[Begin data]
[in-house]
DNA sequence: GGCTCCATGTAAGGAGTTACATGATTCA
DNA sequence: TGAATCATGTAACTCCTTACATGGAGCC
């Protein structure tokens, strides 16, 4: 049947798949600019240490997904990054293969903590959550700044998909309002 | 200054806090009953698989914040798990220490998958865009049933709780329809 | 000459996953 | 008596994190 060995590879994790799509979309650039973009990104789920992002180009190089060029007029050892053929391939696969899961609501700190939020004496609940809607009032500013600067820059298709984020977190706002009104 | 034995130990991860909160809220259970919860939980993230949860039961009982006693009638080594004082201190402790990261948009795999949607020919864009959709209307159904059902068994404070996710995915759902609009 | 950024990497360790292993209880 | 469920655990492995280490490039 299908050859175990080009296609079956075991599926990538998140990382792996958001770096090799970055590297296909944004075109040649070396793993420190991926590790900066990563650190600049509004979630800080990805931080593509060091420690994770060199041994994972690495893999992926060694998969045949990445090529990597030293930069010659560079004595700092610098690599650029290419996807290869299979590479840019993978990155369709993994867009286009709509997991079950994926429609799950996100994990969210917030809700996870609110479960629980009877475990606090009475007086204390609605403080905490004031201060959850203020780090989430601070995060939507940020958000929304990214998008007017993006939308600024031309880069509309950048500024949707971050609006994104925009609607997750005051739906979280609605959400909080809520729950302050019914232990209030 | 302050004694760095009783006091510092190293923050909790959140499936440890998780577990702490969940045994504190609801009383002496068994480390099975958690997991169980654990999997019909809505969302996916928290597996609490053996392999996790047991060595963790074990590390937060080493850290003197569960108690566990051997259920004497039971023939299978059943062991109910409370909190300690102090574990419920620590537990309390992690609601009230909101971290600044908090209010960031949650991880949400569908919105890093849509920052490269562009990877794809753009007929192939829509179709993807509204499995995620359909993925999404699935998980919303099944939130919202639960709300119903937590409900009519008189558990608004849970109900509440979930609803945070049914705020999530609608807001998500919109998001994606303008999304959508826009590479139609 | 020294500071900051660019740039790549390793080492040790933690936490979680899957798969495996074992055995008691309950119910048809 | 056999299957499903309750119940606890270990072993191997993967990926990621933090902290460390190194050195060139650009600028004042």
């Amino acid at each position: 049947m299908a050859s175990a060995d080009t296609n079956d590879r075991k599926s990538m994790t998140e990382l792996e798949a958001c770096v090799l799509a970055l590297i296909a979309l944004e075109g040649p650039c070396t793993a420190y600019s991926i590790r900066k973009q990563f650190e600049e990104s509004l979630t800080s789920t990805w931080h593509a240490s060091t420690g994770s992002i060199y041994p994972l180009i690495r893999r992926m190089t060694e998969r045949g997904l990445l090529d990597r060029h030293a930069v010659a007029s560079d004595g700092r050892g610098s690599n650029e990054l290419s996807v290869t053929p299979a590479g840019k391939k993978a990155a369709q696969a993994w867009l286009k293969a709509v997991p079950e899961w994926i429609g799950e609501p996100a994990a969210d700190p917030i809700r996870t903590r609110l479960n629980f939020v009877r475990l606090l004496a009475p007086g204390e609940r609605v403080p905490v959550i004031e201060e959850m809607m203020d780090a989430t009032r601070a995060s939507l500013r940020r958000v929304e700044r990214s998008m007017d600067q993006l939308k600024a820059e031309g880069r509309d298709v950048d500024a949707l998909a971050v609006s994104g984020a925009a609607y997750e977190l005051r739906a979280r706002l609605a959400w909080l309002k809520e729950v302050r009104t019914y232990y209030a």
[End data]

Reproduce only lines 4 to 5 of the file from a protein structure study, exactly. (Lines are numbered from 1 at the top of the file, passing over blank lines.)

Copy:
């Protein structure tokens, strides 16, 4: 049947798949600019240490997904990054293969903590959550700044998909309002 | 200054806090009953698989914040798990220490998958865009049933709780329809 | 000459996953 | 008596994190 060995590879994790799509979309650039973009990104789920992002180009190089060029007029050892053929391939696969899961609501700190939020004496609940809607009032500013600067820059298709984020977190706002009104 | 034995130990991860909160809220259970919860939980993230949860039961009982006693009638080594004082201190402790990261948009795999949607020919864009959709209307159904059902068994404070996710995915759902609009 | 950024990497360790292993209880 | 469920655990492995280490490039 299908050859175990080009296609079956075991599926990538998140990382792996958001770096090799970055590297296909944004075109040649070396793993420190991926590790900066990563650190600049509004979630800080990805931080593509060091420690994770060199041994994972690495893999992926060694998969045949990445090529990597030293930069010659560079004595700092610098690599650029290419996807290869299979590479840019993978990155369709993994867009286009709509997991079950994926429609799950996100994990969210917030809700996870609110479960629980009877475990606090009475007086204390609605403080905490004031201060959850203020780090989430601070995060939507940020958000929304990214998008007017993006939308600024031309880069509309950048500024949707971050609006994104925009609607997750005051739906979280609605959400909080809520729950302050019914232990209030 | 302050004694760095009783006091510092190293923050909790959140499936440890998780577990702490969940045994504190609801009383002496068994480390099975958690997991169980654990999997019909809505969302996916928290597996609490053996392999996790047991060595963790074990590390937060080493850290003197569960108690566990051997259920004497039971023939299978059943062991109910409370909190300690102090574990419920620590537990309390992690609601009230909101971290600044908090209010960031949650991880949400569908919105890093849509920052490269562009990877794809753009007929192939829509179709993807509204499995995620359909993925999404699935998980919303099944939130919202639960709300119903937590409900009519008189558990608004849970109900509440979930609803945070049914705020999530609608807001998500919109998001994606303008999304959508826009590479139609 | 020294500071900051660019740039790549390793080492040790933690936490979680899957798969495996074992055995008691309950119910048809 | 056999299957499903309750119940606890270990072993191997993967990926990621933090902290460390190194050195060139650009600028004042």
């Amino acid at each position: 049947m299908a050859s175990a060995d080009t296609n079956d590879r075991k599926s990538m994790t998140e990382l792996e798949a958001c770096v090799l799509a970055l590297i296909a979309l944004e075109g040649p650039c070396t793993a420190y600019s991926i590790r900066k973009q990563f650190e600049e990104s509004l979630t800080s789920t990805w931080h593509a240490s060091t420690g994770s992002i060199y041994p994972l180009i690495r893999r992926m190089t060694e998969r045949g997904l990445l090529d990597r060029h030293a930069v010659a007029s560079d004595g700092r050892g610098s690599n650029e990054l290419s996807v290869t053929p299979a590479g840019k391939k993978a990155a369709q696969a993994w867009l286009k293969a709509v997991p079950e899961w994926i429609g799950e609501p996100a994990a969210d700190p917030i809700r996870t903590r609110l479960n629980f939020v009877r475990l606090l004496a009475p007086g204390e609940r609605v403080p905490v959550i004031e201060e959850m809607m203020d780090a989430t009032r601070a995060s939507l500013r940020r958000v929304e700044r990214s998008m007017d600067q993006l939308k600024a820059e031309g880069r509309d298709v950048d500024a949707l998909a971050v609006s994104g984020a925009a609607y997750e977190l005051r739906a979280r706002l609605a959400w909080l309002k809520e729950v302050r009104t019914y232990y209030a």